The following image may indicated what I mean about the tonal quality.  This was taken on an early morning walk, with the 400D (Rebel Xti), hand-held, available light.   It is a memorial very close to where I lived on Vancouver Island to celebrate the life of a very brave young man, Terry Fox: Learn about Terry Fox.  His life is commemorated in many statues and annual marathons across the county. Canon EOS 400D, EF 28-300L@97mm, f/8, 1/500sec, ISO-800Canon EOS 400D, EF 28-300L@97mm, f/8, 1/500sec, ISO-800

I hope this is of some assistance.


cheers, TREVOR

"The Amount of Misery expands to fill the space available"
"All the variety, all the charm, all the beauty of life is made up of light and shadow", Leo Tolstoy;
"Skill in photography is acquired by practice and not by purchase" Percy W. Harris

March411
Rising Star

Trevor, sorry to hear about your heart attack and that it made you evaluate a part of your life that you hold with so much passion. Having to look at your possessions for the reason you mentioned is pretty impactful. Makes another person think about their own existence. I truly hope you are doing well.   

Thank you for the great information, it is indeed very helpful.The weight and the push/pull were thee two things that give me pause but I love the range of this lens. I own the Sigma and bought a second for my daughter who hasn't taken it off the body since she received it.

You have just pushed me closer to the lens and for what it's worth the the R5 or R6 Mark II. I'm just having a tough time deciding which one will be a better fit.

Most appreciated!



Be a different person on the web, be kind, respectful and most of all be helpful!

90D ~ 5D Mark IV ~ R6 Mark II ~ R50 and way to many lenses
Photoshop and Topaz Suite for post processing
http://commonhangout.com/piwigo/

Thank you for your kind words.  We all have to go some time, so I'm trying to make the most of each day.

Now, if you are considering an R-series camera, just to confuse your choice :-), I was amazed at the RF 24-240 IS USM lens.  I had originally ordered the 24-105 f/4 and then it went on back-order for about 6 months. Keen to get something to work with, I ordered as a stopgap: the 24-240, which is Canon's first journey into the super zoom range since those heavy L lenses.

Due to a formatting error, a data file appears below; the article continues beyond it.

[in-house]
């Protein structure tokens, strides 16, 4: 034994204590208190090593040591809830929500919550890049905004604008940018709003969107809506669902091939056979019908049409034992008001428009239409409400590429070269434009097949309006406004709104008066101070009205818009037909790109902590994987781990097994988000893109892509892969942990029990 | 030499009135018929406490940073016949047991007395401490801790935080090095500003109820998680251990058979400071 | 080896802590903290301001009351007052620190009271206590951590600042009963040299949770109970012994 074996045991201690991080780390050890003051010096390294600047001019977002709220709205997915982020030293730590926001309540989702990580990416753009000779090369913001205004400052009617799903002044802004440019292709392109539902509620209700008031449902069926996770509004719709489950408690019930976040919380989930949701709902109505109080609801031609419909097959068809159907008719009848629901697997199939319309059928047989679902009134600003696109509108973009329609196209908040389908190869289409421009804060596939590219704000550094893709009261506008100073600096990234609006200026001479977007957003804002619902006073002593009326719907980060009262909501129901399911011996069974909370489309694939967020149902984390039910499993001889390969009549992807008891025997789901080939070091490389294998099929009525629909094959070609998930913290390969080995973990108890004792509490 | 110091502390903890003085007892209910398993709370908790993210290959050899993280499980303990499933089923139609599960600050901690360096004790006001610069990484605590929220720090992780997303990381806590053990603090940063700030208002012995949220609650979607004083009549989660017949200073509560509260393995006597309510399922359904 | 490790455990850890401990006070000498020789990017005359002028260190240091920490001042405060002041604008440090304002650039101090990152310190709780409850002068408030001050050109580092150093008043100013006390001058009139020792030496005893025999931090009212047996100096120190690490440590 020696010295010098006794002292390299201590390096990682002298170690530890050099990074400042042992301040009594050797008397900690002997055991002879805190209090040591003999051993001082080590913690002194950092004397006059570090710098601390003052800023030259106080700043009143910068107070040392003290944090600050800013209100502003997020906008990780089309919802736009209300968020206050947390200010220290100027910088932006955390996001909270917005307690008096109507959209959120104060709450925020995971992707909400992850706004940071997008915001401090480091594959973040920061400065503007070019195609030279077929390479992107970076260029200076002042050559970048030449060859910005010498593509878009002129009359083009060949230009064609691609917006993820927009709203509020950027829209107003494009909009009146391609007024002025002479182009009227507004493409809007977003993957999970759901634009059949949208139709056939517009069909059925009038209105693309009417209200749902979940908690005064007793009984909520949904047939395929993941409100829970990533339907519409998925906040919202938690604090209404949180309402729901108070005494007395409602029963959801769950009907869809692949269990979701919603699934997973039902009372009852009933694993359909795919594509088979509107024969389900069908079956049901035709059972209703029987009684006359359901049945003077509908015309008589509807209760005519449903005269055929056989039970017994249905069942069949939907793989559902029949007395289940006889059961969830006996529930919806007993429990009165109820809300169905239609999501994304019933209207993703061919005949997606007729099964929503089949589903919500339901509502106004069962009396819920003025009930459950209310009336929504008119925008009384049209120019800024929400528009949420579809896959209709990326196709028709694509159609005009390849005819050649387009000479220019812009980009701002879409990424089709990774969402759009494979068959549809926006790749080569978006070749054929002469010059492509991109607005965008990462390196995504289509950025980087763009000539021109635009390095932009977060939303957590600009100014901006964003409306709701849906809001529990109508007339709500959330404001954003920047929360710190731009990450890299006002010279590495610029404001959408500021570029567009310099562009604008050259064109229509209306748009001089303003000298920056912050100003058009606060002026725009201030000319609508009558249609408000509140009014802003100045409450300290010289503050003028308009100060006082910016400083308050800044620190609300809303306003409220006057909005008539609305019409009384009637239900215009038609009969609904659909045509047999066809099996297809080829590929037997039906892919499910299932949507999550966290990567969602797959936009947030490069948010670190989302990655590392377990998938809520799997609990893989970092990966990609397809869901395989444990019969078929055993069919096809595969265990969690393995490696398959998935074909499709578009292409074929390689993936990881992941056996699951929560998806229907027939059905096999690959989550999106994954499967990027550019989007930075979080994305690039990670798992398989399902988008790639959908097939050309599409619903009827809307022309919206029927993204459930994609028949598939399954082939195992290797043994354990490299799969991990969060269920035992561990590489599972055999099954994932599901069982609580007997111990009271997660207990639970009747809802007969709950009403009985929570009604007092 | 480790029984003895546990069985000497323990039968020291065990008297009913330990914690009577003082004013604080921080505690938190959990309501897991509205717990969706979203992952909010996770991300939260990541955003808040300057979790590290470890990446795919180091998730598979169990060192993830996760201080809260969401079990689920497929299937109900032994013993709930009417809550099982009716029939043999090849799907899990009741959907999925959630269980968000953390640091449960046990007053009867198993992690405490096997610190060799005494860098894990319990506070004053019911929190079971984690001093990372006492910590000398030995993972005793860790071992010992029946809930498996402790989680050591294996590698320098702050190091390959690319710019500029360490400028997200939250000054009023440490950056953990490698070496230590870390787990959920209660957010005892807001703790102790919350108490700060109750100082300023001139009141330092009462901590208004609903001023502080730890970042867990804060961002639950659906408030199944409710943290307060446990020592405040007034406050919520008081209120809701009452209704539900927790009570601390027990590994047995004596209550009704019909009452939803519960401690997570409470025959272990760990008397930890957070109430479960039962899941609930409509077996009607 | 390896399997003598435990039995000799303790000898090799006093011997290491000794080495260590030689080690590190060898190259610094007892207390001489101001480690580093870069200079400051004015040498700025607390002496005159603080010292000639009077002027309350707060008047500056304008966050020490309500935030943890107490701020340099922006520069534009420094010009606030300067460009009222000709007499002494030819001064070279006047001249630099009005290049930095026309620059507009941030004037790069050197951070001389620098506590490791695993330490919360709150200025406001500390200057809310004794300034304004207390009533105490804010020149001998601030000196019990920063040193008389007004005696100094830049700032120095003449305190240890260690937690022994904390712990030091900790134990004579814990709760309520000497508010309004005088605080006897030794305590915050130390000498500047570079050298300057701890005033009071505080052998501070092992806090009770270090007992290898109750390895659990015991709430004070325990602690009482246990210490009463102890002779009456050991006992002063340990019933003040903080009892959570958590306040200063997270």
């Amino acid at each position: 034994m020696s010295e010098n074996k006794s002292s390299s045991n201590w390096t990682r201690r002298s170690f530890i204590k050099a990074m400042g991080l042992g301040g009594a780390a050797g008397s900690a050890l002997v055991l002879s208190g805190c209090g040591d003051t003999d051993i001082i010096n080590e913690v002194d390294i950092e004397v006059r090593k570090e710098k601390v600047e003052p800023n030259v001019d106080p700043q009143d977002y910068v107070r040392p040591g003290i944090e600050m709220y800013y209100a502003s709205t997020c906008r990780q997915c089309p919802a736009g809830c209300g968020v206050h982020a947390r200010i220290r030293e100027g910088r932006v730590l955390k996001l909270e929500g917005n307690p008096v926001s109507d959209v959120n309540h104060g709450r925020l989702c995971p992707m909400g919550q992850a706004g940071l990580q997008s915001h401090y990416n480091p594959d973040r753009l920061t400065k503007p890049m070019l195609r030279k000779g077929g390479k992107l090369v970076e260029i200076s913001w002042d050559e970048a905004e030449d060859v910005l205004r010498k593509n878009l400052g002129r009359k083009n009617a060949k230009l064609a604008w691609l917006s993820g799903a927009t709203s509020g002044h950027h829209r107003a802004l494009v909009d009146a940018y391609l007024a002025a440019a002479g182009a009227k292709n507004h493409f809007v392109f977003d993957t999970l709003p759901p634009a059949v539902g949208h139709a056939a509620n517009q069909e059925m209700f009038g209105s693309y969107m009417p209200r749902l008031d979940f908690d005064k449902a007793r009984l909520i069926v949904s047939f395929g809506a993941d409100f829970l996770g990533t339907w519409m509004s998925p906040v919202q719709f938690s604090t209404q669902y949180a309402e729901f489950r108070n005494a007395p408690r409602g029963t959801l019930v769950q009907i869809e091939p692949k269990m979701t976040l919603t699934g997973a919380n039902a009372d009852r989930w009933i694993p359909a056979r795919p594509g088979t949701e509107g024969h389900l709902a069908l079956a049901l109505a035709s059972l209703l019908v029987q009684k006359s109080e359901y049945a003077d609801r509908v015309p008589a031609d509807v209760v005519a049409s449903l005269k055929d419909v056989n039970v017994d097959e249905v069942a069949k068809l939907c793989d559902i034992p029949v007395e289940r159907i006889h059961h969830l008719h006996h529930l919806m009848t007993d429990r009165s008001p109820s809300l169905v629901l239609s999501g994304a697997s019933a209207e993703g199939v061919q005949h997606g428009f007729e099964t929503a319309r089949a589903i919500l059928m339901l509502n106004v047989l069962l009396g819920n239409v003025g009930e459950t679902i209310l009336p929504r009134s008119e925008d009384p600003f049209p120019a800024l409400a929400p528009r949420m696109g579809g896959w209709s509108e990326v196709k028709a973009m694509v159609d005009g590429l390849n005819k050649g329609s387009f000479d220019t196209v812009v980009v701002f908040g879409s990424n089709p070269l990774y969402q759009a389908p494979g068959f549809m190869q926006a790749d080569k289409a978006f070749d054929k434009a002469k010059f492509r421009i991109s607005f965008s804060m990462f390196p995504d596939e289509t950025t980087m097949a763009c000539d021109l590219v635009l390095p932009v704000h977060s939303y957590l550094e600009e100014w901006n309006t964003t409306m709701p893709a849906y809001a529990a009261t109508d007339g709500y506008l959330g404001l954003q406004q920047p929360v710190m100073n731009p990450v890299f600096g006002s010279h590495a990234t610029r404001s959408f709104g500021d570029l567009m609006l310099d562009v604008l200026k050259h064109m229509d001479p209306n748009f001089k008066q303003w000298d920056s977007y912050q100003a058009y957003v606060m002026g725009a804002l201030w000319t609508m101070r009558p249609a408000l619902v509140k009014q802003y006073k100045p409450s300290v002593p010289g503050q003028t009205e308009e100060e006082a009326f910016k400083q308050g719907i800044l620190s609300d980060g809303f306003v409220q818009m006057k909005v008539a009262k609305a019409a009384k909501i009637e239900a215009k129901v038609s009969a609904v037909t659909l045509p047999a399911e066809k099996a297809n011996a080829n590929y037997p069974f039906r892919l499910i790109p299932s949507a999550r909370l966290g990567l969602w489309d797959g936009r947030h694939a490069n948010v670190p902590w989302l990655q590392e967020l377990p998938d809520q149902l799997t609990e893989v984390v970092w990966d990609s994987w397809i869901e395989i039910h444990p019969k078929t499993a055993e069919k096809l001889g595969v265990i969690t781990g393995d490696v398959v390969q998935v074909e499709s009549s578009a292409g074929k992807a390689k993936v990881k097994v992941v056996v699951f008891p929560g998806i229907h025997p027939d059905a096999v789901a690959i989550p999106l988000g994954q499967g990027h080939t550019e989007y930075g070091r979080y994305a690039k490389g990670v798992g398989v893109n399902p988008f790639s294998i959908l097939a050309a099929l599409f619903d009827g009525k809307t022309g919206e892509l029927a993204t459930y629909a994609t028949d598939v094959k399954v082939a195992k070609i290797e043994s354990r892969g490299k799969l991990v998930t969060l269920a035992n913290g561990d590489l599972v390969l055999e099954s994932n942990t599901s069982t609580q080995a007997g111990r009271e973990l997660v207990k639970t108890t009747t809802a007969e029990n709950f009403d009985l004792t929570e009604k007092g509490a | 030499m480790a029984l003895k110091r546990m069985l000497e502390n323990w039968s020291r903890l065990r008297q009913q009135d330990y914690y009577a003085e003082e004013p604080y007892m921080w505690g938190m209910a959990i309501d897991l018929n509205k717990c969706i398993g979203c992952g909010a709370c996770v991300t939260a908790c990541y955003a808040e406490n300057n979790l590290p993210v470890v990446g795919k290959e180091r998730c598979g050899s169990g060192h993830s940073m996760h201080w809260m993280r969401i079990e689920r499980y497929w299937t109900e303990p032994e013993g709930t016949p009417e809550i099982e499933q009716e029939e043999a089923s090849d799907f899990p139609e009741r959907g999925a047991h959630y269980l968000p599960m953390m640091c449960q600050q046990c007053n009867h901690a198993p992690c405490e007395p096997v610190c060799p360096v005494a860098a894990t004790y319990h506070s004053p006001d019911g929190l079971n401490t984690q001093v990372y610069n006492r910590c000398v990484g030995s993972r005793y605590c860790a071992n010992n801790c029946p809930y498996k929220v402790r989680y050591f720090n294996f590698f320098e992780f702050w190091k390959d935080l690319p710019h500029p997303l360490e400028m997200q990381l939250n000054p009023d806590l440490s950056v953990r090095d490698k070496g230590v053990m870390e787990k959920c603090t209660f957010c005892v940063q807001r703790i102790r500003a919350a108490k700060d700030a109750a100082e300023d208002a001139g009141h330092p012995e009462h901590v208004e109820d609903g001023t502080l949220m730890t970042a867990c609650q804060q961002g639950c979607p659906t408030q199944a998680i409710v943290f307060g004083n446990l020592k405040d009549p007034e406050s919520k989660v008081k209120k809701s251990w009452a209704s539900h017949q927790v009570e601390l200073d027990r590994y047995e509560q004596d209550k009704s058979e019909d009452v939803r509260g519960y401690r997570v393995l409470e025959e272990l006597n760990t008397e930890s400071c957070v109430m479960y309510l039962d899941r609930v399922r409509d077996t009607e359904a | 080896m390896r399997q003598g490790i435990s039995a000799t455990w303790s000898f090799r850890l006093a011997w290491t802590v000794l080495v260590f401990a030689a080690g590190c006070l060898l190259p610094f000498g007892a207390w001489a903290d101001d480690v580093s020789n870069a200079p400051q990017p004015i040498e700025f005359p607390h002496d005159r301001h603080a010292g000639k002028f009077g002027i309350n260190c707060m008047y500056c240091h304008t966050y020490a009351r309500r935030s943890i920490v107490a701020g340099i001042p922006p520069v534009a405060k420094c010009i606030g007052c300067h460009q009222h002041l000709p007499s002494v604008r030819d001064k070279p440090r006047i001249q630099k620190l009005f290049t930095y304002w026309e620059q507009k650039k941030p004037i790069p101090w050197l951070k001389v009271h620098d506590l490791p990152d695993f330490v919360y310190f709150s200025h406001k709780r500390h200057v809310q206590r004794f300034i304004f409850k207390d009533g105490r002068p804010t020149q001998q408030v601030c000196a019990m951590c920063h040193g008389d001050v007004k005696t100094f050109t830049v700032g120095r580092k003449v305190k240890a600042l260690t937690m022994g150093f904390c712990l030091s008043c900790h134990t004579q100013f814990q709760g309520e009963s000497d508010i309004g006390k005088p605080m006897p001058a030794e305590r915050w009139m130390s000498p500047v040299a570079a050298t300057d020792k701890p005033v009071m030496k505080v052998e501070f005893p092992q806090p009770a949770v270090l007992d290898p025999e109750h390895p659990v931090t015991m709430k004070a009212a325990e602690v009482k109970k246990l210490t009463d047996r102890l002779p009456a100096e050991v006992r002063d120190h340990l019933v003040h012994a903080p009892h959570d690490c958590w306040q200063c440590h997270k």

I was frankly amazed at the level of performance and even after getting my original 24-105, I use this optic far more.  Lens design has come a long way since those venerable, excellent but heavy and expensive optics. I had looked at several reviews from people I trust and had borrowed a lens and was really impressed.  When I got the RF 24-105L I tried it in a series of comparison shots and found no noticeable difference in the optical quality - obviously the 24-240 does not keep a constant aperture, but neither did the EF 28-300L.  I liked that it was very light, because of its modern composite materials, but it still felt solid to me.  It balances really well on the R5 and R6 model bodies that I have, which is nice, whereas the EF 28-300L was definitely nose heavy and more so as it seriously extended to zoom. The performance of this lens was instrumental in my decision to relinquish the EF 28-300L.
The 24-240 is one of the first of several Canon RF lenses to use computational photography to improve its wide-angle performance.  As I had it explained to me, the lens actually shoots at around 21mm, but uses the 3mm difference with in-camera correction (or for PS or LR auto import lens correction) to correct distortions and vignetting to produce excellent images at the widest angle.  This feature is not limited to non-L lenses: my RF 14-35L f/4 lens uses the same technology - I think this had to happen as camera makers finally started to use some of the processes that have long been in use for cell phones.
Here are some examples taken at the rather dimly lit Auckland museum.  Sadly, I forgot that on one of my R6 bodies I had auto ISO on, so some of the exposure values for ISO and SS are somewhat different.

RF 24-105L@105mm , f/8, 1/40sec, ISO-1600RF 24-105L@105mm , f/8, 1/40sec, ISO-1600RF 24-240@109mm, f/6.3, 1/10sec, ISO-250RF 24-240@109mm, f/6.3, 1/10sec, ISO-250RF 24-240@50mm, f/6.3, 1/2sec, ISO-250RF 24-240@50mm, f/6.3, 1/2sec, ISO-250RF 24-105@50mm, f/6.3, 1/15sec, ISO-1600RF 24-105@50mm, f/6.3, 1/15sec, ISO-1600RF 24-240@24mm, f/6.3, 1/4sec, ISO-250RF 24-240@24mm, f/6.3, 1/4sec, ISO-250Rf24-105@26mm, f/6.3, 1/15sec, ISO-1600Rf24-105@26mm, f/6.3, 1/15sec, ISO-1600RF 24-240@24mm, f/6.3, 1/80sec, ISO-250RF 24-240@24mm, f/6.3, 1/80sec, ISO-250  24-105 @ 24mm, f/6.3, 1/60sec, ISO-50024-105 @ 24mm, f/6.3, 1/60sec, ISO-500